Guercio JR, Guinn NR, Hopkins TJ, Jimenez MI, Kurian DJ, Schroeder RA, Aronson S. Financial implications of launching a preoperative anemia clinic. Poster presented at the American Society of Anesthesiologists 2015 Annual Conference; October 24, 2015. San Diego, CA.

BACKGROUND: Anemia is common in patients presenting for elective surgery and is predictive of poor postoperative outcomes and increased resource utilization. Preoperative anemia is one of the strongest predictors of perioperative blood transfusion, which imposes a significant financial burden on health institutions. Costs associated with transfusion are estimated at $522 to $1183 per unit of packed red blood cells administered. Preoperative erythropoietin and/or iron therapy has been shown to reduce allogeneic blood transfusion (and its attendant costs) associated with major, predominantly orthopedic, surgical procedures. Herein we describe the financial implications of creating a preoperative anemia clinic (PAC) at an academic medical center.

METHODS: After selecting an orthopedic pilot population, we received IRB approval to perform a retrospective chart review of a random sample of 200 patients that had lower extremity total joint replacement in the previous calendar year to determine their rate of anemia. Conservative initial clinic volume projections were based on health system data describing total joint replacement cases done annually. These assumptions were then compared to existing experience in other PACs for financial evaluations.

Costs associated with clinic implementation included purchasing a point of care hemoglobin monitor (HemoCue America, Brae, California) and test strips, laboratory costs (anemia diagnostic panel), mid-level provider costs (40 patients seen per week representing a full FTE), and costs of providing infusion therapy (venipuncture, infusion, erythropoietin acquisition, and monitoring laboratory tests).

Positive cash flows generated by the PAC were defined as cost avoidance through transfusion reduction, and revenue generation through erythropoietin infusion. Costs of transfusion avoided on a per patient basis were determined by multiplying the cost of acquisition of a unit of packed red blood cells by the number of units transfused on average. Revenues per patient from erythropoietin infusion were determined by multiplying revenues per infusion visit by the number of infusion visits per patient.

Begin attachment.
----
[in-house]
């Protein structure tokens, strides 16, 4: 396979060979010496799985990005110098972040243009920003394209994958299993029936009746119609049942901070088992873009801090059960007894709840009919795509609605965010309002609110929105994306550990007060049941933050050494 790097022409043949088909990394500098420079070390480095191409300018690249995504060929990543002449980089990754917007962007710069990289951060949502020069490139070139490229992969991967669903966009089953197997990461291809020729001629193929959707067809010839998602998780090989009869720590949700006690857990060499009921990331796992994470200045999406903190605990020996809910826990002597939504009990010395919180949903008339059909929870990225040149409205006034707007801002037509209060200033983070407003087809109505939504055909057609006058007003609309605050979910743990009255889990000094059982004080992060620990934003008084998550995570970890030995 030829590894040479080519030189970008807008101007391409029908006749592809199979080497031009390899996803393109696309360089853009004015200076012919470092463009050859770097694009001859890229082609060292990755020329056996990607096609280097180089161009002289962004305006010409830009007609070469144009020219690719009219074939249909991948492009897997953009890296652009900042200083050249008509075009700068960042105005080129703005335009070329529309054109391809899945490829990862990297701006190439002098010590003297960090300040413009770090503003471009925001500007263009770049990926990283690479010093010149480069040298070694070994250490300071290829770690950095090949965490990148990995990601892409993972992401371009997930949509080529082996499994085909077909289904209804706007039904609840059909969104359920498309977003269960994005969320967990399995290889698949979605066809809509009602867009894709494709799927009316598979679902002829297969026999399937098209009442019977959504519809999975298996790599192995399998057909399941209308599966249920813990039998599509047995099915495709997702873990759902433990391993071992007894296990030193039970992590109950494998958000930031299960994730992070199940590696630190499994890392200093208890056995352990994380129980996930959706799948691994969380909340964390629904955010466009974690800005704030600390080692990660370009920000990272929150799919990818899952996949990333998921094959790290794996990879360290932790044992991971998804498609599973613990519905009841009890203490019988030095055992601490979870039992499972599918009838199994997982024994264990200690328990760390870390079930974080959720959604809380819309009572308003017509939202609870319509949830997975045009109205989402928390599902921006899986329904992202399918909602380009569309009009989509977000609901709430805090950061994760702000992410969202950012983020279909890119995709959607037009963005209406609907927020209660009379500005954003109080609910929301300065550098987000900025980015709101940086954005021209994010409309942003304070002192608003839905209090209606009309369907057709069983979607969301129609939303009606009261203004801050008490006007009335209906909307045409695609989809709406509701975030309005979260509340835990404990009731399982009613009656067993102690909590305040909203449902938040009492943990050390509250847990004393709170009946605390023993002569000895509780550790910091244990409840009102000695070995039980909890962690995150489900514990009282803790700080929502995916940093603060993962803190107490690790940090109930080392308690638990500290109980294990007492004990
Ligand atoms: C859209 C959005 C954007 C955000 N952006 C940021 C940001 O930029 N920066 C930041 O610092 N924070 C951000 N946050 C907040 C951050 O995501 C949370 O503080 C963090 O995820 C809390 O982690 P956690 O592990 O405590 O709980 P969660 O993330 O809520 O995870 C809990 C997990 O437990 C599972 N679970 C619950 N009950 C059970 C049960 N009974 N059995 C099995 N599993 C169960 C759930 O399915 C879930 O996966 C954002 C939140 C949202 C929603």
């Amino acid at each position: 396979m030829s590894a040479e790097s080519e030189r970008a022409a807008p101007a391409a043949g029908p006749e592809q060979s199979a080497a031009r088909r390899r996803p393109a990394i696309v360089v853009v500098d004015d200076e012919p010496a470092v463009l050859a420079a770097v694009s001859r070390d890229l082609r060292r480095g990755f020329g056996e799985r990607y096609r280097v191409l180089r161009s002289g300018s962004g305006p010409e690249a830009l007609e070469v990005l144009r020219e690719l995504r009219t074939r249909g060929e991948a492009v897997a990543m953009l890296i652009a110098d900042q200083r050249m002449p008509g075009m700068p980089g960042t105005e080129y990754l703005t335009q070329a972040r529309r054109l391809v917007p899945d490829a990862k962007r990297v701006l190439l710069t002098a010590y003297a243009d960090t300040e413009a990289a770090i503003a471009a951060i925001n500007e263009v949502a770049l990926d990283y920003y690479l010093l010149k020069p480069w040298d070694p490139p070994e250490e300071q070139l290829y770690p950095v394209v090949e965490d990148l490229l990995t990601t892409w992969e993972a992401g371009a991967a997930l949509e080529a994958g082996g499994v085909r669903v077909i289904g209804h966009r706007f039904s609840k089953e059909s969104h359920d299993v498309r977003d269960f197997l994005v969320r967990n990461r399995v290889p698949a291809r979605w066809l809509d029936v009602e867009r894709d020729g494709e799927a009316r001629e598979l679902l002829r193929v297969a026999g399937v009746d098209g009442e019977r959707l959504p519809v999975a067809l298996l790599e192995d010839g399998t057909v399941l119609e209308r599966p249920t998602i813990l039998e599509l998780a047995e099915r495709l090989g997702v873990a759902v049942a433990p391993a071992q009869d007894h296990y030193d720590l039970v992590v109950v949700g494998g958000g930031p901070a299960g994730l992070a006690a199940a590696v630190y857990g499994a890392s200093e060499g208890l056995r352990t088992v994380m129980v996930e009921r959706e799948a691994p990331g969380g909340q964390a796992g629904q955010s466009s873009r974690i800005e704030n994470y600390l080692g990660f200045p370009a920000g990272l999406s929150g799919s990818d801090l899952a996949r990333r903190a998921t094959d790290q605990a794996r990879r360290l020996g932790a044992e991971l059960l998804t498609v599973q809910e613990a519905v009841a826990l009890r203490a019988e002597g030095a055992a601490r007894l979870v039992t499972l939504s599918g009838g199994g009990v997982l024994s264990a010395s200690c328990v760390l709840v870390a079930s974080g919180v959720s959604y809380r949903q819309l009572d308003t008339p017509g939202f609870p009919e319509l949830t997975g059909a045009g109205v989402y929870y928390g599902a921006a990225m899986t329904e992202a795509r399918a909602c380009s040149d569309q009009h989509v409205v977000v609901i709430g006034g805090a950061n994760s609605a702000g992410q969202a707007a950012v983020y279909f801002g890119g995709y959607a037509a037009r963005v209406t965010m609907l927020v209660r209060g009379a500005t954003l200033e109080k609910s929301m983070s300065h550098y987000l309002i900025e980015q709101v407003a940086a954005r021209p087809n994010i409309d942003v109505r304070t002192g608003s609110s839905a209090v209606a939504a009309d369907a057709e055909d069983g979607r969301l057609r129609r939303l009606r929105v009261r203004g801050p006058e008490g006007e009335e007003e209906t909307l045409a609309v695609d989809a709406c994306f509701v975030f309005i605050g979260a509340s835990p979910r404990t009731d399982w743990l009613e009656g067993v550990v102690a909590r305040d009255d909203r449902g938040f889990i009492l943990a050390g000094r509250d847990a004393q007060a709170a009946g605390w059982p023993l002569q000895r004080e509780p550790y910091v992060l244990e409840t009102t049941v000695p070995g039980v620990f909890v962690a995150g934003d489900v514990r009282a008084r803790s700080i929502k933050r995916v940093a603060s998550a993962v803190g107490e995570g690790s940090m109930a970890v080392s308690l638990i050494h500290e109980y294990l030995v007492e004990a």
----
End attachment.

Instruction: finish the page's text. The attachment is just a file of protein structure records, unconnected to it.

RESULTS:  Financial modeling of the clinic’s impact on institutional revenue expansion, expense reduction, and cost of implementation both in the first-year pilot population (100 patients) as well as over five years (increasing to 1,000 patients per year with service line expansion) demonstrated a positive net present value of > $100K over 1 year and > $2.5M over five years (range based on transfusion reduction of 25% to 90% of ~ $100K to ~ $200K over 1 year, and ~ $2M to ~ $4M over five years).

DISCUSSION: Improvement in perioperative outcomes in lower extremity total joint replacement is facilitated by reduction in blood product transfusion. As a result, development and implementation of a PAC is predicted to reduce morbidity and mortality in this patient population. Our analysis suggests that doing so will also result in a net institutional financial gain.

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